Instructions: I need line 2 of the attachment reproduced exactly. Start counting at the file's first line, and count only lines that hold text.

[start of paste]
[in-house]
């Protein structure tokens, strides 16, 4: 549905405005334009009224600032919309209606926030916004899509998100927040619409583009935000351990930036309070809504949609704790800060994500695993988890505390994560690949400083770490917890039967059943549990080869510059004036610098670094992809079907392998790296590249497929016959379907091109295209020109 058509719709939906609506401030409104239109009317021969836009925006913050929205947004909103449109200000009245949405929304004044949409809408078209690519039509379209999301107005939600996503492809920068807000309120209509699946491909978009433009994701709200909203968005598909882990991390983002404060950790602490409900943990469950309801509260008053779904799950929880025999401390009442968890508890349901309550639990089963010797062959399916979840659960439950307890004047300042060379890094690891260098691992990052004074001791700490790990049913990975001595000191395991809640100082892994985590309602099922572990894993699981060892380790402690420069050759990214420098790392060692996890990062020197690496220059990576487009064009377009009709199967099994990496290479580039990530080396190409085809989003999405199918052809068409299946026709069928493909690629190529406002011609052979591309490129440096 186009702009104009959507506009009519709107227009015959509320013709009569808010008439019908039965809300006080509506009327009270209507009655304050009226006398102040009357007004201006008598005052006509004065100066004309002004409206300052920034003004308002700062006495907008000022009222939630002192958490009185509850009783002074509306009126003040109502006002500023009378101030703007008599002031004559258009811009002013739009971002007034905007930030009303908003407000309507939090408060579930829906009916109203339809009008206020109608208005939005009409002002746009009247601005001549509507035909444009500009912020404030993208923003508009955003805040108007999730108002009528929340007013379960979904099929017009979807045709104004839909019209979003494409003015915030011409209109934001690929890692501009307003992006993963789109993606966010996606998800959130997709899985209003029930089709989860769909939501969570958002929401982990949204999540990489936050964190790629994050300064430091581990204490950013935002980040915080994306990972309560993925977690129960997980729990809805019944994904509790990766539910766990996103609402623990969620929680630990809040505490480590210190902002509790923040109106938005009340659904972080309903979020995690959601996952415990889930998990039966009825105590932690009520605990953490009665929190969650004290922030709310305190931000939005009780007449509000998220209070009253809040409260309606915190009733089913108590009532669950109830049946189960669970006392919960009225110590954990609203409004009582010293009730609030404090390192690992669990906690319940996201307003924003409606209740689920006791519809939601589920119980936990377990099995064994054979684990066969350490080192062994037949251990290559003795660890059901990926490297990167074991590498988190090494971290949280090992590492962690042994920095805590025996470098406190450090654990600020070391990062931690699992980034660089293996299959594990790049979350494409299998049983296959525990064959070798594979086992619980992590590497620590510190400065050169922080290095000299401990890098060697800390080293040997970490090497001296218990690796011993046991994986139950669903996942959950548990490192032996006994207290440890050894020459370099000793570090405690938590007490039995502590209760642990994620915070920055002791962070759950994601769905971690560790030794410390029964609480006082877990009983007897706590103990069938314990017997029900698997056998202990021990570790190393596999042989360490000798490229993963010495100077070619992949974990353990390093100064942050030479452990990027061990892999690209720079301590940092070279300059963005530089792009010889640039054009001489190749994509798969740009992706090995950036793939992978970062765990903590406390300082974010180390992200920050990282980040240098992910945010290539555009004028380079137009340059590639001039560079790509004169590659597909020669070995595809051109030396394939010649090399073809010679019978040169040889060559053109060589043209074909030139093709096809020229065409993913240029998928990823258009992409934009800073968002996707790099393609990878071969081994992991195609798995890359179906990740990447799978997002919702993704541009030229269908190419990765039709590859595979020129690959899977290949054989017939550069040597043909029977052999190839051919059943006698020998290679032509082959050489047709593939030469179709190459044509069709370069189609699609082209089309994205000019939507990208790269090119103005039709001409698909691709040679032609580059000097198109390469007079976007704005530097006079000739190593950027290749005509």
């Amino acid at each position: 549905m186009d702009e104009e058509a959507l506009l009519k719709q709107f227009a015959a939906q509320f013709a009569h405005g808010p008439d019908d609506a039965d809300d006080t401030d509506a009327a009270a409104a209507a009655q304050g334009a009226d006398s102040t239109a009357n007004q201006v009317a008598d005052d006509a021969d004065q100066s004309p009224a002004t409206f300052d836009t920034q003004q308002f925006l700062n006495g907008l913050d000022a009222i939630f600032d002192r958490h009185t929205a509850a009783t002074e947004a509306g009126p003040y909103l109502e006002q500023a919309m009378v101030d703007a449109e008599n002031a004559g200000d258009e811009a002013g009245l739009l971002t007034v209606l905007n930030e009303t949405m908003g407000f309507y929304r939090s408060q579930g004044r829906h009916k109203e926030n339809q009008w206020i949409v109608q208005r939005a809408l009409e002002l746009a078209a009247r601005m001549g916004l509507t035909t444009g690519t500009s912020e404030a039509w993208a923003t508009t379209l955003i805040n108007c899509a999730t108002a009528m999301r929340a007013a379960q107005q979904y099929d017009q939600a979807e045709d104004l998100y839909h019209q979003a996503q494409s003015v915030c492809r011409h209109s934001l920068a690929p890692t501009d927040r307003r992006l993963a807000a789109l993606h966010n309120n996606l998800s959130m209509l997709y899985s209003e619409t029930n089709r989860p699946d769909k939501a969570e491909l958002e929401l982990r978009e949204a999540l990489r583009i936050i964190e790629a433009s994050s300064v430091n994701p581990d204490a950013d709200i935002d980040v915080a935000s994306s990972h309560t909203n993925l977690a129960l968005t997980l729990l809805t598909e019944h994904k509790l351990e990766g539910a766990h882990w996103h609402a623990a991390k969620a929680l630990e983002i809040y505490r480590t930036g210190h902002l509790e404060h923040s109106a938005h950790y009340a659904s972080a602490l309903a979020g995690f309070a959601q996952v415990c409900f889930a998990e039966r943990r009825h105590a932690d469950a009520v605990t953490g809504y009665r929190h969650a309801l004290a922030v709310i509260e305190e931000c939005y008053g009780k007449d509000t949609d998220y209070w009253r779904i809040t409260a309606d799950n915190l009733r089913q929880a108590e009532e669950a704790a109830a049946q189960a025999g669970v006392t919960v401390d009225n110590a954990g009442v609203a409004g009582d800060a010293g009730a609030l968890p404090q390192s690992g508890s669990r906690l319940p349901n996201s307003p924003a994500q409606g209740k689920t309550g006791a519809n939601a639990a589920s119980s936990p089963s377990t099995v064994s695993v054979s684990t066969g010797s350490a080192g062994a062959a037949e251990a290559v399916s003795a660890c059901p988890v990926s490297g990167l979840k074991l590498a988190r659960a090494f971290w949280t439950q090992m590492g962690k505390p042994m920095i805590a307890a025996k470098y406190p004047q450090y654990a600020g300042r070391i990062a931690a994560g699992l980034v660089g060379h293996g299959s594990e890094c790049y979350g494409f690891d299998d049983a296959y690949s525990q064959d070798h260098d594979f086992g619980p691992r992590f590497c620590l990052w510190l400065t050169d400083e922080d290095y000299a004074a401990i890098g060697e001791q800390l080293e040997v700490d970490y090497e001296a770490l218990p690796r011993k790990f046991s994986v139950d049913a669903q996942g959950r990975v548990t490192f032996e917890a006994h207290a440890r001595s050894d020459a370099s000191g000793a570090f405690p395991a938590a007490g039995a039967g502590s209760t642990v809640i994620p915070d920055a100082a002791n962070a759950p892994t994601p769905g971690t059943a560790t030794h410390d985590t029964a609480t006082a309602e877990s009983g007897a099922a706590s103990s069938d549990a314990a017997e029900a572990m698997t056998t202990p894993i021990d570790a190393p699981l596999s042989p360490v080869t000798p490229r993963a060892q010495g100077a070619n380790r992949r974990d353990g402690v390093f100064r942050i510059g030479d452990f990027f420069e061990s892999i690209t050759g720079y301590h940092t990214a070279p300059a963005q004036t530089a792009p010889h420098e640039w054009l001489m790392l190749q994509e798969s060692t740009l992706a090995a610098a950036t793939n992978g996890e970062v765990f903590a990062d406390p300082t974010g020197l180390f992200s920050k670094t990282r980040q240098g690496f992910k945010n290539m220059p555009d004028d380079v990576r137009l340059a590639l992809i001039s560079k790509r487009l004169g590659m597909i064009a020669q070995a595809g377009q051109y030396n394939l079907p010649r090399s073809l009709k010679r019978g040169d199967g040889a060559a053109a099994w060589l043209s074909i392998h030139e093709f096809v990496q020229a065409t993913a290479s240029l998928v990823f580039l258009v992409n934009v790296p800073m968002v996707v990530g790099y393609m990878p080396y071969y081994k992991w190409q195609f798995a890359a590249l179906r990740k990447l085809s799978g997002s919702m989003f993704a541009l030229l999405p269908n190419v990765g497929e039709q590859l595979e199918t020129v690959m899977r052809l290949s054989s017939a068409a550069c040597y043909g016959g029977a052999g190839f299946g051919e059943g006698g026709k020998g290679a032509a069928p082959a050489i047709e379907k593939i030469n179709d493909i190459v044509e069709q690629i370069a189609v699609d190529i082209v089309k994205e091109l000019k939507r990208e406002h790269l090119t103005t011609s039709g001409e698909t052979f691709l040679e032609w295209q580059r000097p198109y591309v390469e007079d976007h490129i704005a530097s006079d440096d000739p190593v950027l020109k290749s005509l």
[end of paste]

């Protein structure tokens, strides 16, 4: 549905405005334009009224600032919309209606926030916004899509998100927040619409583009935000351990930036309070809504949609704790800060994500695993988890505390994560690949400083770490917890039967059943549990080869510059004036610098670094992809079907392998790296590249497929016959379907091109295209020109 058509719709939906609506401030409104239109009317021969836009925006913050929205947004909103449109200000009245949405929304004044949409809408078209690519039509379209999301107005939600996503492809920068807000309120209509699946491909978009433009994701709200909203968005598909882990991390983002404060950790602490409900943990469950309801509260008053779904799950929880025999401390009442968890508890349901309550639990089963010797062959399916979840659960439950307890004047300042060379890094690891260098691992990052004074001791700490790990049913990975001595000191395991809640100082892994985590309602099922572990894993699981060892380790402690420069050759990214420098790392060692996890990062020197690496220059990576487009064009377009009709199967099994990496290479580039990530080396190409085809989003999405199918052809068409299946026709069928493909690629190529406002011609052979591309490129440096 186009702009104009959507506009009519709107227009015959509320013709009569808010008439019908039965809300006080509506009327009270209507009655304050009226006398102040009357007004201006008598005052006509004065100066004309002004409206300052920034003004308002700062006495907008000022009222939630002192958490009185509850009783002074509306009126003040109502006002500023009378101030703007008599002031004559258009811009002013739009971002007034905007930030009303908003407000309507939090408060579930829906009916109203339809009008206020109608208005939005009409002002746009009247601005001549509507035909444009500009912020404030993208923003508009955003805040108007999730108002009528929340007013379960979904099929017009979807045709104004839909019209979003494409003015915030011409209109934001690929890692501009307003992006993963789109993606966010996606998800959130997709899985209003029930089709989860769909939501969570958002929401982990949204999540990489936050964190790629994050300064430091581990204490950013935002980040915080994306990972309560993925977690129960997980729990809805019944994904509790990766539910766990996103609402623990969620929680630990809040505490480590210190902002509790923040109106938005009340659904972080309903979020995690959601996952415990889930998990039966009825105590932690009520605990953490009665929190969650004290922030709310305190931000939005009780007449509000998220209070009253809040409260309606915190009733089913108590009532669950109830049946189960669970006392919960009225110590954990609203409004009582010293009730609030404090390192690992669990906690319940996201307003924003409606209740689920006791519809939601589920119980936990377990099995064994054979684990066969350490080192062994037949251990290559003795660890059901990926490297990167074991590498988190090494971290949280090992590492962690042994920095805590025996470098406190450090654990600020070391990062931690699992980034660089293996299959594990790049979350494409299998049983296959525990064959070798594979086992619980992590590497620590510190400065050169922080290095000299401990890098060697800390080293040997970490090497001296218990690796011993046991994986139950669903996942959950548990490192032996006994207290440890050894020459370099000793570090405690938590007490039995502590209760642990994620915070920055002791962070759950994601769905971690560790030794410390029964609480006082877990009983007897706590103990069938314990017997029900698997056998202990021990570790190393596999042989360490000798490229993963010495100077070619992949974990353990390093100064942050030479452990990027061990892999690209720079301590940092070279300059963005530089792009010889640039054009001489190749994509798969740009992706090995950036793939992978970062765990903590406390300082974010180390992200920050990282980040240098992910945010290539555009004028380079137009340059590639001039560079790509004169590659597909020669070995595809051109030396394939010649090399073809010679019978040169040889060559053109060589043209074909030139093709096809020229065409993913240029998928990823258009992409934009800073968002996707790099393609990878071969081994992991195609798995890359179906990740990447799978997002919702993704541009030229269908190419990765039709590859595979020129690959899977290949054989017939550069040597043909029977052999190839051919059943006698020998290679032509082959050489047709593939030469179709190459044509069709370069189609699609082209089309994205000019939507990208790269090119103005039709001409698909691709040679032609580059000097198109390469007079976007704005530097006079000739190593950027290749005509």